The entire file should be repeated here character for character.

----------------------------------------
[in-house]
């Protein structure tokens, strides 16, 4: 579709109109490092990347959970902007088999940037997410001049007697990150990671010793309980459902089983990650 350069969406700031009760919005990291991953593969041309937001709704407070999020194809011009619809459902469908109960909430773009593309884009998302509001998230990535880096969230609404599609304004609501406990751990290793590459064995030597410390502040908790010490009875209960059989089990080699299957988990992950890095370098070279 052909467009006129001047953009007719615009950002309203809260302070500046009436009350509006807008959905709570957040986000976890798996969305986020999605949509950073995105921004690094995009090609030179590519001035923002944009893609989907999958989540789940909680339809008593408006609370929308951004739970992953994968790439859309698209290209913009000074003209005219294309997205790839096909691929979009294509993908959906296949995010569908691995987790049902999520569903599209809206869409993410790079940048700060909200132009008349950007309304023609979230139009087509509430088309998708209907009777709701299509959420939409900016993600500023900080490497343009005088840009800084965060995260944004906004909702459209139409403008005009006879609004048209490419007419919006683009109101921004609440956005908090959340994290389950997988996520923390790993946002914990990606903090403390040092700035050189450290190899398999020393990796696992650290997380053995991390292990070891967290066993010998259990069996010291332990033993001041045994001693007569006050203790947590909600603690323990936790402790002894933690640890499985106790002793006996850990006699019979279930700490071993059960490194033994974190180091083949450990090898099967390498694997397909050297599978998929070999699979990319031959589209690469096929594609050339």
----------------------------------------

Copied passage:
[in-house]
């Protein structure tokens, strides 16, 4: 579709109109490092990347959970902007088999940037997410001049007697990150990671010793309980459902089983990650 350069969406700031009760919005990291991953593969041309937001709704407070999020194809011009619809459902469908109960909430773009593309884009998302509001998230990535880096969230609404599609304004609501406990751990290793590459064995030597410390502040908790010490009875209960059989089990080699299957988990992950890095370098070279 052909467009006129001047953009007719615009950002309203809260302070500046009436009350509006807008959905709570957040986000976890798996969305986020999605949509950073995105921004690094995009090609030179590519001035923002944009893609989907999958989540789940909680339809008593408006609370929308951004739970992953994968790439859309698209290209913009000074003209005219294309997205790839096909691929979009294509993908959906296949995010569908691995987790049902999520569903599209809206869409993410790079940048700060909200132009008349950007309304023609979230139009087509509430088309998708209907009777709701299509959420939409900016993600500023900080490497343009005088840009800084965060995260944004906004909702459209139409403008005009006879609004048209490419007419919006683009109101921004609440956005908090959340994290389950997988996520923390790993946002914990990606903090403390040092700035050189450290190899398999020393990796696992650290997380053995991390292990070891967290066993010998259990069996010291332990033993001041045994001693007569006050203790947590909600603690323990936790402790002894933690640890499985106790002793006996850990006699019979279930700490071993059960490194033994974190180091083949450990090898099967390498694997397909050297599978998929070999699979990319031959589209690469096929594609050339």